May 7, 2009 in Nation/World

Maine enacts same-sex marriage law

New Hampshire on verge of approval
Glenn Adams And Holly Ramer Associated Press
 
Associated Press photo

Maine Gov. John Baldacci signs a gay rights marriage bill in his office at the State House in Augusta, Maine, on Wednesday.
(Full-size photo)

AUGUSTA, Maine – New England states signaled an increasing willingness to sanction gay marriage on Wednesday as Maine legalized the practice and the New Hampshire Legislature voted to do the same.

If New Hampshire Gov. John Lynch signs the bill or lets it become law without his signature, his state would become the sixth overall to allow gay marriage and the fifth in New England. Rhode Island would be the only state in the region without such a law.

Maine Gov. John Baldacci, a Democrat who hadn’t indicated how he would handle his state’s bill, signed it shortly after the legislation passed the Senate on a vote of 21-13 – a margin not large enough to override a veto.

“In the past, I opposed gay marriage while supporting the idea of civil unions,” Baldacci said in a statement read in his office. “I have come to believe that this is a question of fairness and of equal protection under the law, and that a civil union is not equal to civil marriage.”

Lynch, also a Democrat, remained uncommitted but has said he believes the word “marriage” should be reserved for unions of a man and a woman.

“I’m going to talk to legislators and I’m going to talk to the people of New Hampshire and ultimately make the best decision I can for the people of New Hampshire,” the governor said.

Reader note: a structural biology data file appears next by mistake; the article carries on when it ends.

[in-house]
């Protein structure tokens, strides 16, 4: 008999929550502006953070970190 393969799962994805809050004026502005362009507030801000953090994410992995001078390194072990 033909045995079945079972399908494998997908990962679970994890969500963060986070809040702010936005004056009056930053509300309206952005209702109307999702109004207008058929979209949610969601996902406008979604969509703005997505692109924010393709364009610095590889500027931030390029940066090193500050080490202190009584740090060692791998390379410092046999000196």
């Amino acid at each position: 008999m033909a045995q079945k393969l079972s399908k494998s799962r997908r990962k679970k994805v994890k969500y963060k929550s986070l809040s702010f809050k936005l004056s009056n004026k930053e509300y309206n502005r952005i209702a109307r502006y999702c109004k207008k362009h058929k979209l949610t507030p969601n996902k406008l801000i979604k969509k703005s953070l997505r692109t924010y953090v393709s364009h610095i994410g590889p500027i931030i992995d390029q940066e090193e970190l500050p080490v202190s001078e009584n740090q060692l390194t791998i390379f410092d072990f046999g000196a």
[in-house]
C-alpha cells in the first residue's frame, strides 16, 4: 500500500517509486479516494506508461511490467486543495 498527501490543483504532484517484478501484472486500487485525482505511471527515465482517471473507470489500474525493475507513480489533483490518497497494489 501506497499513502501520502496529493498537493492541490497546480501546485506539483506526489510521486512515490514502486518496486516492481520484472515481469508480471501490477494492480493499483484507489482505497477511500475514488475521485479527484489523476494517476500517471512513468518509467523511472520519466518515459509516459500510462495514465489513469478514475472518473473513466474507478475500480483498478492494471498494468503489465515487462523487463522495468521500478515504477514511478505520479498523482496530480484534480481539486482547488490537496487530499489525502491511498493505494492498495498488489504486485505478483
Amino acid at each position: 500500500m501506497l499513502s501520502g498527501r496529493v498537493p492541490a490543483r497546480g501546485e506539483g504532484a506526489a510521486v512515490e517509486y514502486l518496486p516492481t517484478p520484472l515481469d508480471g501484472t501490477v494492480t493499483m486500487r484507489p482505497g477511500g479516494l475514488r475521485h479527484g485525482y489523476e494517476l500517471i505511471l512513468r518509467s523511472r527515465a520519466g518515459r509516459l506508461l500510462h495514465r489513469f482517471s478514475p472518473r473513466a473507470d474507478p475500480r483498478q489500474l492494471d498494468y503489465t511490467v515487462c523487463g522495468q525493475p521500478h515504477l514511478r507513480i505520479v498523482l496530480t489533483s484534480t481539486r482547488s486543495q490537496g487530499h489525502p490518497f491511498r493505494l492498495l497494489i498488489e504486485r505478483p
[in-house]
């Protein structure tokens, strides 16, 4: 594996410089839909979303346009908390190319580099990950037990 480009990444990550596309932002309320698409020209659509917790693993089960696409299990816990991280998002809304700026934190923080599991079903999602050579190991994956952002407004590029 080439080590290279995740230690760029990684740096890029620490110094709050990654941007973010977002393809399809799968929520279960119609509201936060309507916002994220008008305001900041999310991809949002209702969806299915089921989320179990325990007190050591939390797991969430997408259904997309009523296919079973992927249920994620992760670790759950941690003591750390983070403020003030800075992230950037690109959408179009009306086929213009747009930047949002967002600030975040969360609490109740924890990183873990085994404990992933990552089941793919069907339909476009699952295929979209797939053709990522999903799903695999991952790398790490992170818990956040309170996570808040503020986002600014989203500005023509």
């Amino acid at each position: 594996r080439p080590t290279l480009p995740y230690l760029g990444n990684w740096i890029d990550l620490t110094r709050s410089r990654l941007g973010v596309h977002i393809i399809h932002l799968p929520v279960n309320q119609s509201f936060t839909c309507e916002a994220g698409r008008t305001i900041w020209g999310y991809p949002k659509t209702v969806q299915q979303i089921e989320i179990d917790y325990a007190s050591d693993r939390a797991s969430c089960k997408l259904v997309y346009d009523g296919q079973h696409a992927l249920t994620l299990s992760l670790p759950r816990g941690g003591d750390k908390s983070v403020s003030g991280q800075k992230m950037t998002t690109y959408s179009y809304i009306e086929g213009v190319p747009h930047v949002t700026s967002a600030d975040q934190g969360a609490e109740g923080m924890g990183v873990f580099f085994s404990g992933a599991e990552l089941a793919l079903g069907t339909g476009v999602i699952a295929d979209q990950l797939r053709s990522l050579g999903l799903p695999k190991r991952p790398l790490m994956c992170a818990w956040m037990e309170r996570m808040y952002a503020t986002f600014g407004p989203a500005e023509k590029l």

The New Hampshire bill squeaked through on a 178-167 vote after an hour of debate. Both chambers appear to be far short of enough votes to override a veto.

Maine’s bill authorizes marriage between any two people rather than between one man and one woman, as state law currently allows. The House had passed the bill Tuesday.

The law is to take effect in mid-September but could be sidetracked before then. Opponents promise to challenge it through a public veto process that could suspend it while a statewide vote takes shape.

Both states’ bills specify that religious institutions don’t have to recognize same-sex marriages.

The activist group Gay & Lesbian Advocates & Defenders has targeted all six New England states for passage of a gay marriage law by 2012.

Connecticut has enacted a bill after being ordered to allow gay marriages by the courts, and Vermont has passed a bill over the governor’s veto.

Massachusetts’ high court has ordered the state to recognize gay marriages. In Rhode Island, a bill to legalize same-sex marriage has been introduced but is not expected to pass this year.

New England states have acted quickly since gay marriages became law in Massachusetts in 2004 because it’s a small region with porous borders, shared media markets and a largely shared culture, said Carisa Cunningham of the gay defenders group.

Outside New England, Iowa is recognizing gay marriages on court orders.

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